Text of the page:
The writing team of Rhett Reese and Paul Wernick take a welcomed detour from their mind-melting “Deadpool” model. It may not be the most original script but it serves up some fun science-fiction horror. It takes place on the orbiting International Space Station where the crew (with a global flavor) awaits the arrival of a probe from Mars. After a rocky docking the crew recovers soil samples and immediately begins testing.

The chief science officer Dr. Hugh Derry (Ariyon Bakare) discovers a rapid-growing, multi-celled organism predominately made up of brains and muscle. Back home, school kids win a contest to pick the creature’s name. The choose “Calvin”. It begins as a microscopic life form but a couple of mishaps and several added pounds later and Calvin is out of his petri dish hunting the crew through the ISS.

2219634 - LIFE

A solid cast round out the ISS team. Rebecca Ferguson is the quarantine officer, Jake Gyllenhaal is the medical officer, Ryan Reynolds and Hiroyuki Sanada are engineers, and Olga Dihovichnaya plays the station commander. Reese and Wernick handle the characters well, giving each just enough attention to make them more than generic bloody fodder for the creature.

“Calvin doesn’t hate us. But he has to kill us in order to survive.” It’s a good line from Hugh that offers some interesting food for thought. Other than that “Life” doesn’t require much thinking. I’m sure some of its logic could be picked apart if you’re into that kind of thing, but I enjoyed it as a taut, white-knuckle space thriller that looks great and absolutely nails it’s ending. That’s enough for me.




REVIEW: “The Lighthouse”


Robert Eggers grabbed a lot of well-deserved attention for his 2015 period horror film “The Witch”. It was his feature film debut and it instantly revealed his impressive knack for historical detail and slow-boiling tension. Like so many I was drawn to the dark tone and growing sense of unease. But he also exhibited a stunning visual craft that was essential to the film’s effectiveness. “The Witch” left many of us wondering what Eggers would do next.

His followup turns out to be just as unique and original. “The Lighthouse” is an interesting slice of psychological horror that aesthetically could have been plucked straight from the late 1930s. It’s a cerebral dive into paranoia and insanity with two lighthouse keepers serving as our avatars. The story is light but the characters and the performances that drive them are the highlight. Unfortunately they can only carry it so far.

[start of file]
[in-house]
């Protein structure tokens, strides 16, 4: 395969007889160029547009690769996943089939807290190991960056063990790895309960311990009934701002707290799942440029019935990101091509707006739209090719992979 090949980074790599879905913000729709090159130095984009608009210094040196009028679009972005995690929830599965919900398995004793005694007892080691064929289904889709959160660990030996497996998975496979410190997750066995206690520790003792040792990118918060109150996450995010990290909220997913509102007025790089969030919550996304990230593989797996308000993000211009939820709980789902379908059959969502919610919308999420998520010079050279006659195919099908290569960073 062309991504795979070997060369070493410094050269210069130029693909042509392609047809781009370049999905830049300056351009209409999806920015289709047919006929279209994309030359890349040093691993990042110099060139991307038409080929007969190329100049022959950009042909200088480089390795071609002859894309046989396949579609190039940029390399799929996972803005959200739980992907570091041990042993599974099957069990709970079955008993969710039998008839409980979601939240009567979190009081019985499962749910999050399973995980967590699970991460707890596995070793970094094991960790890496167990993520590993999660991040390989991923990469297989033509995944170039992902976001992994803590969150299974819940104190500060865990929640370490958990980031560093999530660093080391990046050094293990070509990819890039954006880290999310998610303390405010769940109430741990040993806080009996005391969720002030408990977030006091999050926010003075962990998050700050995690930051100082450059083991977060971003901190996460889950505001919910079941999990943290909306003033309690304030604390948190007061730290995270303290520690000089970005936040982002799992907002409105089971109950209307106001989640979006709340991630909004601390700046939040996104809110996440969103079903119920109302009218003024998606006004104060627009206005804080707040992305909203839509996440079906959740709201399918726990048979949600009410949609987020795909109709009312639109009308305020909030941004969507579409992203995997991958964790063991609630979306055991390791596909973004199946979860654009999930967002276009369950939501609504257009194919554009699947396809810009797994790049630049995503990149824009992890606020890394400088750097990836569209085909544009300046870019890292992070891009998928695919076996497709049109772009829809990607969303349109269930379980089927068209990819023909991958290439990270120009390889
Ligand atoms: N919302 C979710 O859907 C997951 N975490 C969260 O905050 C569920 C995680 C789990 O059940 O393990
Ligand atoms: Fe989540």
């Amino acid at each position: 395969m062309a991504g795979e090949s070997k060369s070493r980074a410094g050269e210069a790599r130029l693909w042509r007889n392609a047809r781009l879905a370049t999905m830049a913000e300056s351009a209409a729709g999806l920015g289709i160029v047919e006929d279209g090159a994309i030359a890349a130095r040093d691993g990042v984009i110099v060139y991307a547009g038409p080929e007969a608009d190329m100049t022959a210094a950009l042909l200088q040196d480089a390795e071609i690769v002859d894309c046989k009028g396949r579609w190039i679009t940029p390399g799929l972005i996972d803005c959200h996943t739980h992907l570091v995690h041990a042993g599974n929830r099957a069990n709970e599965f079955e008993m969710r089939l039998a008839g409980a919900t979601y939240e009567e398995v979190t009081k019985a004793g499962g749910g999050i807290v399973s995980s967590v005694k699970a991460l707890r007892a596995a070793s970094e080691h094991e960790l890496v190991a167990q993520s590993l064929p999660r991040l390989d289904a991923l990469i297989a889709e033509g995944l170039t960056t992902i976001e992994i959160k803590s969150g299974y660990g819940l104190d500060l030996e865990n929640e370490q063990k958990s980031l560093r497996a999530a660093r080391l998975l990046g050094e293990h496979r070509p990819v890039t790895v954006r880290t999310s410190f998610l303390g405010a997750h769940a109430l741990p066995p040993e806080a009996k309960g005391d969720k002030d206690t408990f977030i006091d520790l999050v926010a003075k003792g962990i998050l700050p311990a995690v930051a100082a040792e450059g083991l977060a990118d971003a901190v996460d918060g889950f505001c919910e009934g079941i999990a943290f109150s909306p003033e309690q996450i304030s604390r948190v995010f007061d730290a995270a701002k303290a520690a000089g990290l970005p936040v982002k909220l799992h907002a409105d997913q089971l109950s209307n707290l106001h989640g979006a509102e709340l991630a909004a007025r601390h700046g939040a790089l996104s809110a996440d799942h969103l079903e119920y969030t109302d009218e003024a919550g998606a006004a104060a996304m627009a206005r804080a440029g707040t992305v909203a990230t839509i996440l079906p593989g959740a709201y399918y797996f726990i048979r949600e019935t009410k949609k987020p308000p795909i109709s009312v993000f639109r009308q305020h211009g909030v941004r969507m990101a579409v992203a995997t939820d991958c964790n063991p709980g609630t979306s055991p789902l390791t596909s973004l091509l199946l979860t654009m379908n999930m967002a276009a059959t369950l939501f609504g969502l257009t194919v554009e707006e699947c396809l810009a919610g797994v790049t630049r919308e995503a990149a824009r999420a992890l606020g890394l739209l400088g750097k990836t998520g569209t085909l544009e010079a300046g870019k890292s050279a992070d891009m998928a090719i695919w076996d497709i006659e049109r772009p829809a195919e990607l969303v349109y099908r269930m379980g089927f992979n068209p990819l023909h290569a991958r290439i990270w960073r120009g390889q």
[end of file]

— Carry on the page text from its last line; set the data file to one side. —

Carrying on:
Set in the late 19th century, the film opens with the first of many stunning shots – a sublime mix of sound and visual as a tugboat penetrates the fog on the rough and tumble New England seas. Onboard is a greenhorn named Ephraim Winslow (Robert Pattinson) who’s to be dropped off on a remote island for some contract work. He’ll spend the next four weeks working under an old surly seadog named Thomas Wake (Willem Dafoe) who tends to the island’s lighthouse.


From the very first moments we see the same management of atmosphere and mood that made “The Witch” such a good film. This time Eggers shoots on gorgeously grainy 35mm and with a boxed-in 1.19:1 aspect ratio. This not only makes the film look as though it was made decades ago, but it keeps our focus tight and adds a suffocating claustrophobic sense throughout. And the cinematography and sound design work hand-in-hand to create and maintain a steady foreboding tone.

It also helps that Dafoe and Pattinson are such perfect fits for this dark, dank world. With their grizzled faces, wearied eyes, suspicious demeanors – both give stand-out performances and essentially carry the bulk of the film’s weight on their shoulders. But regardless of how great the film looks or how stellar the two lead performances are, the script (co-written by Eggers and his brother Max) is too bare and eventually the fits of drunkenness and madness, wacky hallucinations and endless yelling grows old.

Don’t misunderstand, I have no doubts Eggers intends there to be meaning behind most of what he gives us. He does some compelling things with his setting, personal demons resurface, even hints of mythology are scattered about. He clearly wants us to put together the psychological puzzle he’s laying out before us. But there needs to be a hook – something that grabs and engages me enough to want to think things through.


The story hints at making a shift after Winslow breaks a cardinal seaman’s rule which possibly triggers a huge storm which pummels the island. But in no time we’re back to scenes that feel like repeats of ones we’ve seen several times before. Gleaning new bits of information from the repetition becomes a frustrating chore. This lasts a while and it isn’t until the final ten minutes that we get what could be considered meaningful progression.

And perhaps most surprising to me is the lack of mystery and suspense. Sure, there are a few questions we wonder about: What is Wake hiding in the locked-up lantern room of the lighthouse? Is the island supernatural? What secrets from their past are these two men hiding? But there rarely seems to be a satisfying path to finding answers. And I found none of it particularly scary. Throwing in an occasional grisly image or weird scenes of pent-up sexual frustration doesn’t do the trick. So we’re left with occasional bursts of the ominous score or the haunting sounds from around the island. Both are great, but hardly enough to sustain any sense of horror.